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Monday 21st May 2018

Mind and memory

7th February 2008

“Give sorrow words; the grief that does not speak
Whispers the o’er-fraught heart and bids it break.�
Macbeth, IV.3.1

This 25 February marks 10 years since Karen Avenoso’s death from a cancer as rare and fierce as she was - fiercer, I suppose, since it defeated her in less than a year, and in spite of the hundreds of people who loved her and would have done anything to save her.

To say she was unique and extraordinary would be an understatement. Karen was gifted in all the conventional ways, but what I remember best and miss most was her giftedness at friendship.

Her CV comprised a litany of accomplishments: an Ivy League education, a Rhodes scholarship, and work at some of the largest, finest US newspapers. She could articulate any feeling, interpret any friend’s silence or pain, and always find the funniest films when you needed comedy most. (We saw 'Withnail and I' together during the year we spent in England, and I think 'Cold Comfort Farm,' on the same weekend. I don’t think I’ve laughed so hard, for so long, before or since.) I wouldn’t be surprised if 12 different women would tell you Karen qualified as a “best friend.�

Our dear friend Jane Lonnquist tells how Karen once sent her US$300, from her hard-won freelance work, so Jane could visit her in Oxford. Nor was she above selling the New York Times an essay on the joys of traveling in Wyoming so she could visit Jane there, returning the favour.

Inexplicably, as she was very small and dark, and I am gingery and tall enough to play pro basketball, countless people inquired if we were sisters while we were in England. I suppose that after five years of close friendship, our American accents were all but indistinguishable and our mannerisms were the same. But the thought that anyone could suspect us of sisterhood made us both dissolve in giggles, when we weren't dissecting Renaissance drama or Victorian ballads or psychoanalysing every single person we had ever known.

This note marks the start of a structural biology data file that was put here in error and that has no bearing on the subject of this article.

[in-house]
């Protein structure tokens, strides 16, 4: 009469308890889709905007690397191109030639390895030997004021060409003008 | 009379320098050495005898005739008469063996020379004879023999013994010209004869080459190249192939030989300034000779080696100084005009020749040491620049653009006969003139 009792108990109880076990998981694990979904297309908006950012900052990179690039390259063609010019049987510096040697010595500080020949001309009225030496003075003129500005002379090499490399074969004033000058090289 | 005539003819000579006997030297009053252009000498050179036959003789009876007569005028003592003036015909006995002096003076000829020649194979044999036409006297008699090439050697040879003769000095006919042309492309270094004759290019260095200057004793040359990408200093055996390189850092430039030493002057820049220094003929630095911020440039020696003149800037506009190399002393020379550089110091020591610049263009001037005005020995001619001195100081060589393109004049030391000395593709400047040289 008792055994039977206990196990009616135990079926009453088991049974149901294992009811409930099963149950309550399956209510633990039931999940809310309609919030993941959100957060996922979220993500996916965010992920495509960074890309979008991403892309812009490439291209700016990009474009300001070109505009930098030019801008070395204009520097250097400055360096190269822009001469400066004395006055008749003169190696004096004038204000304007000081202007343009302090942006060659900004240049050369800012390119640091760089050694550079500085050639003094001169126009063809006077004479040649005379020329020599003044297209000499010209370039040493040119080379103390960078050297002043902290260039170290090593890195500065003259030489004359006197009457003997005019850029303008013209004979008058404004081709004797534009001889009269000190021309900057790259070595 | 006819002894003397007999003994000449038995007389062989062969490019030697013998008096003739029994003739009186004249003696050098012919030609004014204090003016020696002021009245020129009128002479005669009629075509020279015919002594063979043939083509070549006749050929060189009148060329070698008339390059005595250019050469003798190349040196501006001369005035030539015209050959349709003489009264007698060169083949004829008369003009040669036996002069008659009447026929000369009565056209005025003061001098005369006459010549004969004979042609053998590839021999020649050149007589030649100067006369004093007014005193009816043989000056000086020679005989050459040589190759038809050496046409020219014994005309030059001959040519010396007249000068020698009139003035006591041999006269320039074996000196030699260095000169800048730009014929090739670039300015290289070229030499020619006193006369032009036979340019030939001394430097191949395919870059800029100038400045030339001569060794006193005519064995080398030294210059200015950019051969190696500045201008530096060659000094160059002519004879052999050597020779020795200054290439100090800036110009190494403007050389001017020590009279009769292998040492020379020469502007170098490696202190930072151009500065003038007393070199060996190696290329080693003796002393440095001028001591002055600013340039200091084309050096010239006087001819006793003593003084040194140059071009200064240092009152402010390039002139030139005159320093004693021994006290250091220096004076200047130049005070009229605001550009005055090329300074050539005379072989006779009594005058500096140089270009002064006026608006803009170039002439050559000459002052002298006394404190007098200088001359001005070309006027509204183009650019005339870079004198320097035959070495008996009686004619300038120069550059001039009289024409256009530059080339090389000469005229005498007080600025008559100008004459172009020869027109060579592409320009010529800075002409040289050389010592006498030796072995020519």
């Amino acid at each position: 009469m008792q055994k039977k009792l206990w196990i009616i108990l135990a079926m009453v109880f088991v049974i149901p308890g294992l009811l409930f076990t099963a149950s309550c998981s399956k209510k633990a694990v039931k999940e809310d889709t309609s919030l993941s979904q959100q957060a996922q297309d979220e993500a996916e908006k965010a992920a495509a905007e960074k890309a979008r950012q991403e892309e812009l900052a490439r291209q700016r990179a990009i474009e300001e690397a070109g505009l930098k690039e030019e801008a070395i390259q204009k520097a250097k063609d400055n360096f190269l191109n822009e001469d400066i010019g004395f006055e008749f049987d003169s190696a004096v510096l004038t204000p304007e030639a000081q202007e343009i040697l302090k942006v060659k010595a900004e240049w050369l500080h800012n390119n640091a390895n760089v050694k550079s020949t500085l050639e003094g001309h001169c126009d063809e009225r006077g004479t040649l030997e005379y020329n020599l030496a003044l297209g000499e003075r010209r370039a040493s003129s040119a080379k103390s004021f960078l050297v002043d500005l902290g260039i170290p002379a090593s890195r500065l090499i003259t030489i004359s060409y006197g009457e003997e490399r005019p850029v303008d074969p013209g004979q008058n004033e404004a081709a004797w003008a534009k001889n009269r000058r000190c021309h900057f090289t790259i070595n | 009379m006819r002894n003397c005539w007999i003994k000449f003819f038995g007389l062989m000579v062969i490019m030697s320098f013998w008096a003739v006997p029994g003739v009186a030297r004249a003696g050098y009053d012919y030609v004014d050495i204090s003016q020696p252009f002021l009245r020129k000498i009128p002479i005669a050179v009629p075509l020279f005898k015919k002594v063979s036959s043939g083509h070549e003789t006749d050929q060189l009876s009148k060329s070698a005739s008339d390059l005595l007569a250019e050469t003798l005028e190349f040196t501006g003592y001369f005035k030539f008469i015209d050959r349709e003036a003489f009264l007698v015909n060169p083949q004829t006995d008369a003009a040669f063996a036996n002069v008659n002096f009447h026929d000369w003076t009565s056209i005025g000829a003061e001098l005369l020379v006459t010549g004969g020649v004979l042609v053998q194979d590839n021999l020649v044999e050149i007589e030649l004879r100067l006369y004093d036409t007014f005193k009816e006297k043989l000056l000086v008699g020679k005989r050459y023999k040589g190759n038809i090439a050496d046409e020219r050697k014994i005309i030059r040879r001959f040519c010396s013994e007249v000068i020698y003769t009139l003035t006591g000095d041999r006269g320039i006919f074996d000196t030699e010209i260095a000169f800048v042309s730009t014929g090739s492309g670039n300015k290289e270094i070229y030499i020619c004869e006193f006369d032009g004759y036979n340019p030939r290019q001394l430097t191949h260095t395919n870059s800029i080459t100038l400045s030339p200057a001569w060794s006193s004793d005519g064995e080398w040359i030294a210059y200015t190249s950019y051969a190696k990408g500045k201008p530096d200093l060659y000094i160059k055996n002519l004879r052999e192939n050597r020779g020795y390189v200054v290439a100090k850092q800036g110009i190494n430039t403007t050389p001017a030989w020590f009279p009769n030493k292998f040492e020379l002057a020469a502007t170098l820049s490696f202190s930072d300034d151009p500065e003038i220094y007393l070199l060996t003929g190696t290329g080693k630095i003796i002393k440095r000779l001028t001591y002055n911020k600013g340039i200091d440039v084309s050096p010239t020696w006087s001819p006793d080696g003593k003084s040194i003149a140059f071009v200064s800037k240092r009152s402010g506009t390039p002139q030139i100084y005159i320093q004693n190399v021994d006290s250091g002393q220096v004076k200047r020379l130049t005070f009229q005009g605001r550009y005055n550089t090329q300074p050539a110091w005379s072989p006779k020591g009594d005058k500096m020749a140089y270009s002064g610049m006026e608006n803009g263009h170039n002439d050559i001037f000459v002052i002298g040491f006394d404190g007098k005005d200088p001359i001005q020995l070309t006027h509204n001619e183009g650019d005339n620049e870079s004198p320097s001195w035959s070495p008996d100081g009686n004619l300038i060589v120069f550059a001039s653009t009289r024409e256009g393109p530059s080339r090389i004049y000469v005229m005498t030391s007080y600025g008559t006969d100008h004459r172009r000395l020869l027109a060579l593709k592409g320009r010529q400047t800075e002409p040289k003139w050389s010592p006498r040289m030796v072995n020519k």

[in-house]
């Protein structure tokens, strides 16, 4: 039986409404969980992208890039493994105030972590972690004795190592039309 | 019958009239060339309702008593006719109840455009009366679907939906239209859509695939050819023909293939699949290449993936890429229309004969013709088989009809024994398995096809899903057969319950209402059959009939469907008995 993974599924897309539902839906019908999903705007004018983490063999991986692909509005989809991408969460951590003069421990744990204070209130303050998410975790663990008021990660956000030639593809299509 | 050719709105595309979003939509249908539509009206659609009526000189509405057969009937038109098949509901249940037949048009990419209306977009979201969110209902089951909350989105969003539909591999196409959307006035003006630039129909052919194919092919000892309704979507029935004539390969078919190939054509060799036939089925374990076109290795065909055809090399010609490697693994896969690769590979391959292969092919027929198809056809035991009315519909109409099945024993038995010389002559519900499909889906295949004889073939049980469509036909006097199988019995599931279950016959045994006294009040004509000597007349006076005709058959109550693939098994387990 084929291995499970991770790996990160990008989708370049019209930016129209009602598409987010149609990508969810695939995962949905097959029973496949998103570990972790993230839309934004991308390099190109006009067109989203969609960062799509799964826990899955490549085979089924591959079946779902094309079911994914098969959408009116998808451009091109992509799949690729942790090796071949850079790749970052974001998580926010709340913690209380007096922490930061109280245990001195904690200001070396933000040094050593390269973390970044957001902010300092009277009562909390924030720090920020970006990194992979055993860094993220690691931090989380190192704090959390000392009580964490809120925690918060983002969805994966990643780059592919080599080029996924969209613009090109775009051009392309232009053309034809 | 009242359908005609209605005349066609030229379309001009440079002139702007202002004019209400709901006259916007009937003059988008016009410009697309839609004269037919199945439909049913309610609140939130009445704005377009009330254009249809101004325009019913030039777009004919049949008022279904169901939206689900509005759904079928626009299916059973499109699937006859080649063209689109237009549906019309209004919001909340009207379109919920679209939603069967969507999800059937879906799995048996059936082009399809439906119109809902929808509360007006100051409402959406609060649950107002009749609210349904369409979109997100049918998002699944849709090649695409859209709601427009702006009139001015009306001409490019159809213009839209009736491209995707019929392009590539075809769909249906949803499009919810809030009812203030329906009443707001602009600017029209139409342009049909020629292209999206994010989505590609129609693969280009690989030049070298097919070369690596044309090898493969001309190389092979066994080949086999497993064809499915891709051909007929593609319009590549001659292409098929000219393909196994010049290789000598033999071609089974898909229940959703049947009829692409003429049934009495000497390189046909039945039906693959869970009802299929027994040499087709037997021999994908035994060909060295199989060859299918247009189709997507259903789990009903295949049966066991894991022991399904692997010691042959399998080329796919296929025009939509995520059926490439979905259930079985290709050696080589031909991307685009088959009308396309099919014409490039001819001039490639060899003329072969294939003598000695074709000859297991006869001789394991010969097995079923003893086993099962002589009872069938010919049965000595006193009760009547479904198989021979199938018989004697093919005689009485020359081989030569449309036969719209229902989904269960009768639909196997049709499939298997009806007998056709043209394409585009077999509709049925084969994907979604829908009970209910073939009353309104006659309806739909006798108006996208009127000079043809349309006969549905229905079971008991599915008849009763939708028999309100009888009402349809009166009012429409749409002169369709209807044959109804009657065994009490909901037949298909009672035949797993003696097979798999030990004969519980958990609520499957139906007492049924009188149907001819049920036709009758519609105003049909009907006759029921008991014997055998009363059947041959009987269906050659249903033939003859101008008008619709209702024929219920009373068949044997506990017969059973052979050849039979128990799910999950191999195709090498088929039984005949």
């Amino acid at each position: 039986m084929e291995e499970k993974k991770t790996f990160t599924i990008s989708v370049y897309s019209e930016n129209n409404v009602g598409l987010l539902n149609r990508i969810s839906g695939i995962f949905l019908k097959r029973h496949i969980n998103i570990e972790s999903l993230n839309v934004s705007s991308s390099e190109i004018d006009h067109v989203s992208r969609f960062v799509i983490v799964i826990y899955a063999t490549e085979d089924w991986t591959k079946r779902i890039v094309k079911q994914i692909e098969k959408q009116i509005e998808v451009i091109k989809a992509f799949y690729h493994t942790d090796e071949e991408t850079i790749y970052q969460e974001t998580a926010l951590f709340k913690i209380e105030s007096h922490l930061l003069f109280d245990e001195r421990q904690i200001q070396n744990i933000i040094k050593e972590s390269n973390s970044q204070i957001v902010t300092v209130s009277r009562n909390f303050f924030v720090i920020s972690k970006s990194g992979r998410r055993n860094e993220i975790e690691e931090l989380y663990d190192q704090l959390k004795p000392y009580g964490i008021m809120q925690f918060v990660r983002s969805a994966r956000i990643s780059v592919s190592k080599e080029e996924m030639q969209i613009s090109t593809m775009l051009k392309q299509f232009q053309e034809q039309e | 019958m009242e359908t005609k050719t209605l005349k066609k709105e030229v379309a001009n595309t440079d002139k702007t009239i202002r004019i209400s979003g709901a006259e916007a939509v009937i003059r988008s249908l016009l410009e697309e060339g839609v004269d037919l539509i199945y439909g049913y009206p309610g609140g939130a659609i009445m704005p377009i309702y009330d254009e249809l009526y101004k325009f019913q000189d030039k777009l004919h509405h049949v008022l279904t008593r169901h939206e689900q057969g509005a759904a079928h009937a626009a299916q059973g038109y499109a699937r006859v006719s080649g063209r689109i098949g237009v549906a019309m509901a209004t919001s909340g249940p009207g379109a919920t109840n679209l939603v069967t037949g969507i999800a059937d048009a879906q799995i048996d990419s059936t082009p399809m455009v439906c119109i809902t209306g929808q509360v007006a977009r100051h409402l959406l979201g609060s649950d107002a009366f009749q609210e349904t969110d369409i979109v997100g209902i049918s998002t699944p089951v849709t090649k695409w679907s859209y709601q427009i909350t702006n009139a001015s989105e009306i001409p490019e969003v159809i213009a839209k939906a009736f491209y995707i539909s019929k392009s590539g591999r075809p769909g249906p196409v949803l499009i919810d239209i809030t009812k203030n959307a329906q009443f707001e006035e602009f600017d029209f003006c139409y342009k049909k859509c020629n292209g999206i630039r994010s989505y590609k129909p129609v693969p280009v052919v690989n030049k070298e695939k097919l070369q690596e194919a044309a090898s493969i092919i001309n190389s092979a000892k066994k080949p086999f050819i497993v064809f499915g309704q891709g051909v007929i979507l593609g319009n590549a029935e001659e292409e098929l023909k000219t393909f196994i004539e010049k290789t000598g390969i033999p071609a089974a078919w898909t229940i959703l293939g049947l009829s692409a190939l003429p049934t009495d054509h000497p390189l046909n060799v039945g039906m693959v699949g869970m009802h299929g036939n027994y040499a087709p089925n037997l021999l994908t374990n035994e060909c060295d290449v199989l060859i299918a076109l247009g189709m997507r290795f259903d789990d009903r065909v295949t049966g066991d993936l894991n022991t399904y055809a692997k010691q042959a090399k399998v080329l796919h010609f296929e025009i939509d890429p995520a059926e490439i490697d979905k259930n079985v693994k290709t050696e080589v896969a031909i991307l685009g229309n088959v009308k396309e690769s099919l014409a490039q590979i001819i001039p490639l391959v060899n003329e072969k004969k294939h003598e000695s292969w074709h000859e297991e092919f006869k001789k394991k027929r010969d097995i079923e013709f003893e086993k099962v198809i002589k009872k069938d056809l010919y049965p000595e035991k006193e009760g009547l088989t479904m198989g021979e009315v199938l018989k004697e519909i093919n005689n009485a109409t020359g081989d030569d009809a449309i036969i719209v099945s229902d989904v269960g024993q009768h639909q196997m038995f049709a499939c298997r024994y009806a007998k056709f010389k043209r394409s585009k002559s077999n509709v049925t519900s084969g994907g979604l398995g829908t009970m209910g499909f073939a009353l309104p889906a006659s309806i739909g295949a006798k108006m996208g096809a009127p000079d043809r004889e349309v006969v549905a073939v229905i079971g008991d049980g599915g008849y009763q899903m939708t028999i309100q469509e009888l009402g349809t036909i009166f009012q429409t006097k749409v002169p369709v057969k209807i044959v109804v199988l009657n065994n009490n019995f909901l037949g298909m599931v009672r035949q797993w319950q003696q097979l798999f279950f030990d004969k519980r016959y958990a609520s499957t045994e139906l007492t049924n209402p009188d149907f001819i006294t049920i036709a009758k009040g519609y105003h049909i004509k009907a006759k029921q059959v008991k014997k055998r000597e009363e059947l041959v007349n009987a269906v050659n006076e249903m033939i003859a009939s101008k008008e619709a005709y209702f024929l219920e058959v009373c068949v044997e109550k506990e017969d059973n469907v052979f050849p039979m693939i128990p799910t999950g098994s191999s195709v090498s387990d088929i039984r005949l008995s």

Karen was working as a newspaper reporter and planning her wedding to a brilliant, handsome, and ironic man when she was diagnosed in 1997 with a malignancy that defied a clean pathology - it was something between a Ewing sarcoma and a PNET, and the best oncologists in the United States couldn’t figure out how to beat it. Eleven valiant months later, she was gone.

Like an amputee with a phantom limb, I sometimes see Karen in my dreams, and I hear her voice when I need it.

But life without her is colder and sharper.

I imagine her absence, my grief, as a blunt chisel, chipping away layers of innocence, bit by excruciating bit. I am wiser now, and I know better than to take anything or anyone for granted. But there’s a Karen-shaped hole in my heart, and a Karen-sized absence in my life, that will remain forever, aching more or less depending on the weather. Our friend Jane recently described a meal with several other close friends in 1998, during which they chose a round table and noticed only at the very end of the meal that they had left one seat vacant - where Karen should have sat.

February in the Northern Hemisphere is bleak, then black, and then bleaker still. Just when you think the days cannot possibly get wetter, darker, and more dismal, they invariably do, and life seems like a sucking, swirling eddy of despair. And then it’s Karen’s birthday on 23 February, and the anniversary of her death two days later.

I take some comfort this year in neuroplasticity - the new, hard science of watching brain scans and concluding, as Karen Avenoso intuitively knew decades ago, that our thoughts and experiences and relationships re-shape and re-wire our brains, constantly and for the duration of our lives.

I love neuroplasticity and its implications for many reasons, but in large measure because this new brain science affirms that the people we love leave messy, life-sized handprints all over us. That Karen Avenoso lives on not just in my heart but in my living, changing brain and soul as well.

That she is still with me. That those who matter most are always with us.


Photo courtesy The Dartmouth 


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